Gargantua and Pantagruel eBook

This eBook from the Gutenberg Project consists of approximately 1,126 pages of information about Gargantua and Pantagruel.
one, answered Rhizotome.  In heaven, I grant, replied Homenas; but we have another here on earth, do you see?  Ay, marry have we, said Rhizotome; but on my soul I protest I had quite forgot it.  Well then, by the virtue of god the pope, their pinners, neck-ruffs, bib, coifs, and other linen turned as black as a charcoal-man’s sack.  Miracle! cried Homenas.  Here, Clerica, light me here; and prithee, girl, observe these rare stories.  How comes it to pass then, asked Friar John, that people say,

  Ever since decrees had tails,
  And gendarmes lugged heavy mails,
  Since each monk would have a horse,
  All went here from bad to worse.

I understand you, answered Homenas; this is one of the quirks and little satires of the new-fangled heretics.

Chapter 4.LIII.

How by the virtue of the decretals, gold is subtilely drawn out of France to Rome.

I would, said Epistemon, it had cost me a pint of the best tripe that ever can enter into gut, so we had but compared with the original the dreadful chapters, Execrabilis, De multa, Si plures; De annatis per totum; Nisi essent; Cum ad monasterium; Quod delectio; Mandatum; and certain others, that draw every year out of France to Rome four hundred thousand ducats and more.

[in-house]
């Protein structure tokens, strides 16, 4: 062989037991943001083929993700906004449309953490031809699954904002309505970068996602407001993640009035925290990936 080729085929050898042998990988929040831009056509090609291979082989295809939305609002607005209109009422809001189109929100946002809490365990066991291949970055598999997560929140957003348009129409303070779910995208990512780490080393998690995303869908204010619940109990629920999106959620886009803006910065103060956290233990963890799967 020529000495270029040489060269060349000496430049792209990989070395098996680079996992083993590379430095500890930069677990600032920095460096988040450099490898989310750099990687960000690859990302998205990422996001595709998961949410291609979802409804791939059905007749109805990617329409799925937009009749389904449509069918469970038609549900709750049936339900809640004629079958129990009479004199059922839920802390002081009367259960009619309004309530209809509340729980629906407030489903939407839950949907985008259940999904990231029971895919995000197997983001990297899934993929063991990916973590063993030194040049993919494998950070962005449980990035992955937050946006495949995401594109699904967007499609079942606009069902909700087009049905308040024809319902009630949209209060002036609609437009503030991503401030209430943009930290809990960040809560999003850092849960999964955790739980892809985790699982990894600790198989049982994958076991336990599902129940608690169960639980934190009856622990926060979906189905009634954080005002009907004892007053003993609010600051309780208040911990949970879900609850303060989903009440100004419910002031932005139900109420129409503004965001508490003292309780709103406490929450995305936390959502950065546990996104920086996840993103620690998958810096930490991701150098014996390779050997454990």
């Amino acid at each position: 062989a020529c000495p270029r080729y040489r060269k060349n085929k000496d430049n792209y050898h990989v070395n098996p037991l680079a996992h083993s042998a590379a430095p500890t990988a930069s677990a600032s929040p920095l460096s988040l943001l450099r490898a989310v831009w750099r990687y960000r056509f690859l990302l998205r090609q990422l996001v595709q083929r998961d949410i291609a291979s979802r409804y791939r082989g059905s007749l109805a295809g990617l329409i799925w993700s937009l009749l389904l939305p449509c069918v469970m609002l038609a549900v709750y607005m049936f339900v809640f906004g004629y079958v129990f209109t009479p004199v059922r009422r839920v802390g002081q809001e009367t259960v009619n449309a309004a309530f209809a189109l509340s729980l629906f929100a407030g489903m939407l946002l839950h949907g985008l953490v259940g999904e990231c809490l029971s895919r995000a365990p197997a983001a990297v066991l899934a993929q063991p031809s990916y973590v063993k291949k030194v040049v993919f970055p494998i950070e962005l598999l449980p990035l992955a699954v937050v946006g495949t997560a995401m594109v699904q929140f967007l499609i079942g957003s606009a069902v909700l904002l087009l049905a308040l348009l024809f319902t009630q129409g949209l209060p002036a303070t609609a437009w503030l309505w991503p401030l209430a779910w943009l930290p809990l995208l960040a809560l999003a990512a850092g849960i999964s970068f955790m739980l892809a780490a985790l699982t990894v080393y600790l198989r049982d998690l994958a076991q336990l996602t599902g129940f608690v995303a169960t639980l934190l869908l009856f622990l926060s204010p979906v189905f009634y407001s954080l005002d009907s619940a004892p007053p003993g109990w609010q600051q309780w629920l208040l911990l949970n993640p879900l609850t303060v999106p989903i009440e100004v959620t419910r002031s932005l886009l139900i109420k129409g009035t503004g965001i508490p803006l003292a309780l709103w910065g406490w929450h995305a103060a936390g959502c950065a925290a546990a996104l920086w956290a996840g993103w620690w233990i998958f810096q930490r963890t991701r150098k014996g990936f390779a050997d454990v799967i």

Do you make nothing of this? asked Homenas.  Though, methinks, after all, it is but little, if we consider that France, the most Christian, is the only nurse the see of Rome has.  However, find me in the whole world a book, whether of philosophy, physic, law, mathematics, or other humane learning, nay, even, by my God, of the Holy Scripture itself, will draw as much money thence?  None, none, psha, tush, blurt, pish; none can.  You may look till your eyes drop out of your head, nay, till doomsday in the afternoon, before you can find another of that energy; I’ll pass my word for that.

Yet these devilish heretics refuse to learn and know it.  Burn ’em, tear ’em, nip ’em with hot pincers, drown ’em, hang ’em, spit ’em at the bunghole, pelt ’em, paut ’em, bruise ’em, beat ’em, cripple ’em, dismember ’em, cut ’em, gut ’em, bowel ’em, paunch ’em, thrash ’em, slash ’em, gash ’em, chop ’em, slice ’em, slit ’em, carve ’em, saw ’em, bethwack ’em, pare ’em, hack ’em, hew ’em, mince ’em, flay ’em, boil ’em, broil ’em, roast ’em, toast ’em, bake ’em, fry ’em, crucify ’em, crush ’em, squeeze ’em, grind ’em, batter ’em, burst ’em, quarter ’em, unlimb ’em, behump ’em, bethump ’em, belam ’em, belabour ’em, pepper ’em, spitchcock ’em, and carbonade ’em on gridirons, these wicked heretics! decretalifuges, decretalicides, worse than homicides, worse than patricides, decretalictones of the devil of hell.

As for you other good people, I must earnestly pray and beseech you to believe no other thing, to think on, say, undertake, or do no other thing, than what’s contained in our sacred decretals and their corollaries, this fine Sextum, these fine Clementinae, these fine Extravagantes.  O deific books!  So shall you enjoy glory, honour, exaltation, wealth, dignities, and preferments in this world; be revered and dreaded by all, preferred, elected, and chosen above all men.

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Gargantua and Pantagruel from Project Gutenberg. Public domain.
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